Screen: Multiple Terminal Emulations in the same Terminal Window

Screen is a full-screen window manager that multiplexes a physical terminal between several processes. There is a scrollback history buffer for each virtual terminal and a copy-and-paste mechanism that allows moving text regions between windows.

When screen is called, it creates a single window with a shell in it and then gets out of your way so that you can use the program as you normally would.


In order to start a new session, you need to use the -S flag with a session name. This session name doesn't have to be unique but is recommended to reattach the session later on.

This will refresh your terminal with a new session that acts like a new terminal window.

$ screen -S "session-name"


At any moment, you may detach the session to return to your original terminal session. You may had a task running in the background in the screen session. This task will continue to opperate in the background without any limitation.

To detach press Ctrl + a followed by d

Ctrl + A , D


You may forgot the session name or you name two sessions the same way and can't re-attach to any of them.

Screen allows you to use the flag -ls or -list to display all the screen sessions name.

$ screen -ls


$ screen -list

It will produce something like this.

   18571.rtorrent  (Detached)
    1523.job       (Detached)
    1299.job       (Detached)


Let's say you want to take back control of the rtorrent screen session. You simply need to use the -R flag and the name rtorrent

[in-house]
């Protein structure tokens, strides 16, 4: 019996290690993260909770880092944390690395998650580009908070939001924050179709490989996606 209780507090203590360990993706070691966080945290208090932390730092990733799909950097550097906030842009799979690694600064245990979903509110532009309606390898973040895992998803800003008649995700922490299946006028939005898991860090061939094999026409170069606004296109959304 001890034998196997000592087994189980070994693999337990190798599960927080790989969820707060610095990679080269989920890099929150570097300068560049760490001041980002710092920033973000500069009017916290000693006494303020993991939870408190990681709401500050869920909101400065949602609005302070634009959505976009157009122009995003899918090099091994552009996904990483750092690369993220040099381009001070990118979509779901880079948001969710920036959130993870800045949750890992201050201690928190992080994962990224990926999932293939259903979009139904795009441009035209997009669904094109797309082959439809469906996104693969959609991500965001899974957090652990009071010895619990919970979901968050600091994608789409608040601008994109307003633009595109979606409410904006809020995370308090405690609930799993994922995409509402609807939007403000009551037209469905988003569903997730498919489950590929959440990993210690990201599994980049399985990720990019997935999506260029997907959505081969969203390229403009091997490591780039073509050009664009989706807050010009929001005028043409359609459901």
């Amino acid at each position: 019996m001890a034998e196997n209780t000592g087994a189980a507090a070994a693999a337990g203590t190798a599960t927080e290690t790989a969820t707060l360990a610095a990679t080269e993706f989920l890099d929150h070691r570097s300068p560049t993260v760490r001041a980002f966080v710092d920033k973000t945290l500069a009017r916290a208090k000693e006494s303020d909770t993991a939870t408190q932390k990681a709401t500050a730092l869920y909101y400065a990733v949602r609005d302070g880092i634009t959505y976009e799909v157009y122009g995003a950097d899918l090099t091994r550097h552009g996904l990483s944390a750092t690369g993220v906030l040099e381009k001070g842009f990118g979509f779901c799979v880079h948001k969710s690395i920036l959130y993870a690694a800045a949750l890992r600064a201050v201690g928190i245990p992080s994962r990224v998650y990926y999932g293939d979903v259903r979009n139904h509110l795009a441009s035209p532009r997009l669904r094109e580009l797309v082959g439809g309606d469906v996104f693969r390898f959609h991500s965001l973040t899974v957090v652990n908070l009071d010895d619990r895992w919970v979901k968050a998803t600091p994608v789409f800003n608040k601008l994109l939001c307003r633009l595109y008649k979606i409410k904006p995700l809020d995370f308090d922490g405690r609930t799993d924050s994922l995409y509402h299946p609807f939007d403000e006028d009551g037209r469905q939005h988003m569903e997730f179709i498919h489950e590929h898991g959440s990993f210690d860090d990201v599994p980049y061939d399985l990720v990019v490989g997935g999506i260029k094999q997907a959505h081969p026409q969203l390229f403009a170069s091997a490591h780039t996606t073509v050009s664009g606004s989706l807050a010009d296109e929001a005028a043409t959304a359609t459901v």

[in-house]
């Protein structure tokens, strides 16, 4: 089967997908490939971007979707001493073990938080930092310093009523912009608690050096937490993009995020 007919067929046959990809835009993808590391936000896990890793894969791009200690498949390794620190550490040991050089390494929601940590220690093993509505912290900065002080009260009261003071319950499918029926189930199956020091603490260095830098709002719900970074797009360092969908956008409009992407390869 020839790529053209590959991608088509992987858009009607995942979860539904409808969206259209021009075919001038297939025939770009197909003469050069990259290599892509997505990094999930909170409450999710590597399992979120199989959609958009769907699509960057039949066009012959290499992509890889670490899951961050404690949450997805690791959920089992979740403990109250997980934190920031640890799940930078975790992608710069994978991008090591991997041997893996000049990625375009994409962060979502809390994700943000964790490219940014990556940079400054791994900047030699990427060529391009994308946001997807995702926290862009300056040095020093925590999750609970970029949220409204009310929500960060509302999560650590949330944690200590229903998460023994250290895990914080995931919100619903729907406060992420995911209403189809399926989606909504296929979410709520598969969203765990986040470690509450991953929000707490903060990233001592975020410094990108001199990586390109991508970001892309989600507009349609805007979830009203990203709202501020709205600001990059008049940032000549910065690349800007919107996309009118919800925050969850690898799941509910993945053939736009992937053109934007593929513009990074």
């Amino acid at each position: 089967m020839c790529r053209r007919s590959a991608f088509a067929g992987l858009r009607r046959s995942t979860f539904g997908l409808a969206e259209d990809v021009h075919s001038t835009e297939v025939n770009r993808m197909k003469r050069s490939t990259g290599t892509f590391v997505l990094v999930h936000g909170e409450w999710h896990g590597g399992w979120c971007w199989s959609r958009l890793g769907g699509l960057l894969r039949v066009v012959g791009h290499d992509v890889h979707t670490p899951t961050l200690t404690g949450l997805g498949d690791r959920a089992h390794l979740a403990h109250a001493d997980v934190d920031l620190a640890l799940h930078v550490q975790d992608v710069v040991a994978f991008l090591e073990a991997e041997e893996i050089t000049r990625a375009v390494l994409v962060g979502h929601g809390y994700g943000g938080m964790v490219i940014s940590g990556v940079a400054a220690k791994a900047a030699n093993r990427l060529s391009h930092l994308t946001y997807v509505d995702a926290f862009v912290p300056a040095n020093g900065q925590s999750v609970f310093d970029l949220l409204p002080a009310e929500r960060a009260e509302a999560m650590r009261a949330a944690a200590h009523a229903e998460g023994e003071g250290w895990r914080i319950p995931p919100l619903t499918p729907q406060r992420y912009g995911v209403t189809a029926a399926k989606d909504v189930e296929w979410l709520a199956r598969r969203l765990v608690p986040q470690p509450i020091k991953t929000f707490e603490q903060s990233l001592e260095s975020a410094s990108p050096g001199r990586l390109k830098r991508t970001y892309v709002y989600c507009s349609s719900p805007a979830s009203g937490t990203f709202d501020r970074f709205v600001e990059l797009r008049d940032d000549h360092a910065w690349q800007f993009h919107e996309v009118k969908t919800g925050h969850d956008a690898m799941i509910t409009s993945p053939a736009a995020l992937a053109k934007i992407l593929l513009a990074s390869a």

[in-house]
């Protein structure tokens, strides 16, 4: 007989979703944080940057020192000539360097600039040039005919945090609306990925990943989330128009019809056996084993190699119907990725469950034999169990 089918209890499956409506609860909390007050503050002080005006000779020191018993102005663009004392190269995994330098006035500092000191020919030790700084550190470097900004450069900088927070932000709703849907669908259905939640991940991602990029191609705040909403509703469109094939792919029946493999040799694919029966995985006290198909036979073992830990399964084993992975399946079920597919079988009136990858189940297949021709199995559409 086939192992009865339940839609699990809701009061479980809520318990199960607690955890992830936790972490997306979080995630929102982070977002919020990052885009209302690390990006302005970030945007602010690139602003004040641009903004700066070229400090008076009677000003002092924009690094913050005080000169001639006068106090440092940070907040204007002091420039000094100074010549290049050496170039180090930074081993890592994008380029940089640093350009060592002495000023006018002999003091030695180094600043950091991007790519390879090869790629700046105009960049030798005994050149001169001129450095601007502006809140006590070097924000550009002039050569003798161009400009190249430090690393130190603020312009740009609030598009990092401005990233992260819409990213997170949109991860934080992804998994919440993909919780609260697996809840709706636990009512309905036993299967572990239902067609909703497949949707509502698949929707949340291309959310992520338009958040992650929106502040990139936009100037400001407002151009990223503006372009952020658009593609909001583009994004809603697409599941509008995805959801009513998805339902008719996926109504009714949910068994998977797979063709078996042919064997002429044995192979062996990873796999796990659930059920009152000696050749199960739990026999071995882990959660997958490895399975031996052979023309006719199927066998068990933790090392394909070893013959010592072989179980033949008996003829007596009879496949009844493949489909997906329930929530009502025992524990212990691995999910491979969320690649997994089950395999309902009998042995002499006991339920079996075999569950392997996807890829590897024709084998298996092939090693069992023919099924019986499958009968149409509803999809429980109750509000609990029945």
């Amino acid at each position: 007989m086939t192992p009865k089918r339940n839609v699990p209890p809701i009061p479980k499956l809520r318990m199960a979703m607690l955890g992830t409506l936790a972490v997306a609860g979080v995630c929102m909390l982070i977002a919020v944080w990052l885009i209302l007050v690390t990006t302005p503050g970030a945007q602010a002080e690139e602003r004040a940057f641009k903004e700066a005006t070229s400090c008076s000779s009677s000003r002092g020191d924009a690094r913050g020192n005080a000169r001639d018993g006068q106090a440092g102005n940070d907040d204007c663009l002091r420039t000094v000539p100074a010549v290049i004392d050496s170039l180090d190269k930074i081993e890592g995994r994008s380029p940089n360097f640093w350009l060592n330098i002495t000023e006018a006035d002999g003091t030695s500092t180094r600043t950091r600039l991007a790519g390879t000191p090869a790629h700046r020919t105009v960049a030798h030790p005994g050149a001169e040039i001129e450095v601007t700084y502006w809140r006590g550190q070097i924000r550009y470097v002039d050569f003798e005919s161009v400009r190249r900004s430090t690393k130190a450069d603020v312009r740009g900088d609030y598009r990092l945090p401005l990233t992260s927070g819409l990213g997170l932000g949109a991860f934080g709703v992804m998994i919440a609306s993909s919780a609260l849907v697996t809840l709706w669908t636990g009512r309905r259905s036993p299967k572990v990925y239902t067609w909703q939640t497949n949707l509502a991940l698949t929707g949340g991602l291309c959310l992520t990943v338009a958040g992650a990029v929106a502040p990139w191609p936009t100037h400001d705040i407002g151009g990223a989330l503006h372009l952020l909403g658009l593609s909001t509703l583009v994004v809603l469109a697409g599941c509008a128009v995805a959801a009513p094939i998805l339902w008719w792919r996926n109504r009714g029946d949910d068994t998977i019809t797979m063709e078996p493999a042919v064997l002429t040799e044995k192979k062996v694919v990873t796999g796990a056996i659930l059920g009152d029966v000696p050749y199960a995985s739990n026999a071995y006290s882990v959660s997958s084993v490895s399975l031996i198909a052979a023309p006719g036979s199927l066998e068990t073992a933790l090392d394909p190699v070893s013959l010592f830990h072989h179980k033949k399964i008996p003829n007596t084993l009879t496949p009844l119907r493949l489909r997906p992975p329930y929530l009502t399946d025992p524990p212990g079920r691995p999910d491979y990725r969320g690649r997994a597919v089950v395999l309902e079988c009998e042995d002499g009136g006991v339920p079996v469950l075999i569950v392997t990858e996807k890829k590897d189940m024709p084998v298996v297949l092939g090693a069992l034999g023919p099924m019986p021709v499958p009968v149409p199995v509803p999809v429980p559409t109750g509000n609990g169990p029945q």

$ screen -R "session-name"

This happend to me a couple time, I launched 2 sessions with the same name and both have a process running in the background. Since I don't want to stop the job too early I need a way to attach to those sessions. Turns out, you only need to specify the pid followed by . and the session name

$ screen -R 1299.job

After a connection lost

Imagine you are working from a different machine with am SSH connection and your ISP decides that it needs to refresh your connection. Working in a session will protect you from loosing anything. Although, you won't be able to reconnect because your session is still "attached" to your previous connection.

To detach your previous session, you need to use the -D flag. Now you can use the -R flag to re-attach like in the previous section.

screen -ls
screen -D "session-name"
screen -R "session-name"

Terminate the Session

When you are done with your session and want to terminate it. Simply type exit (when the session is attached) and you will be redirected to your original terminal session.

$ exit


  1. Using screen, why can't I re-attach to my session after a lost connection?
  2. How to detach a screen on a terminal

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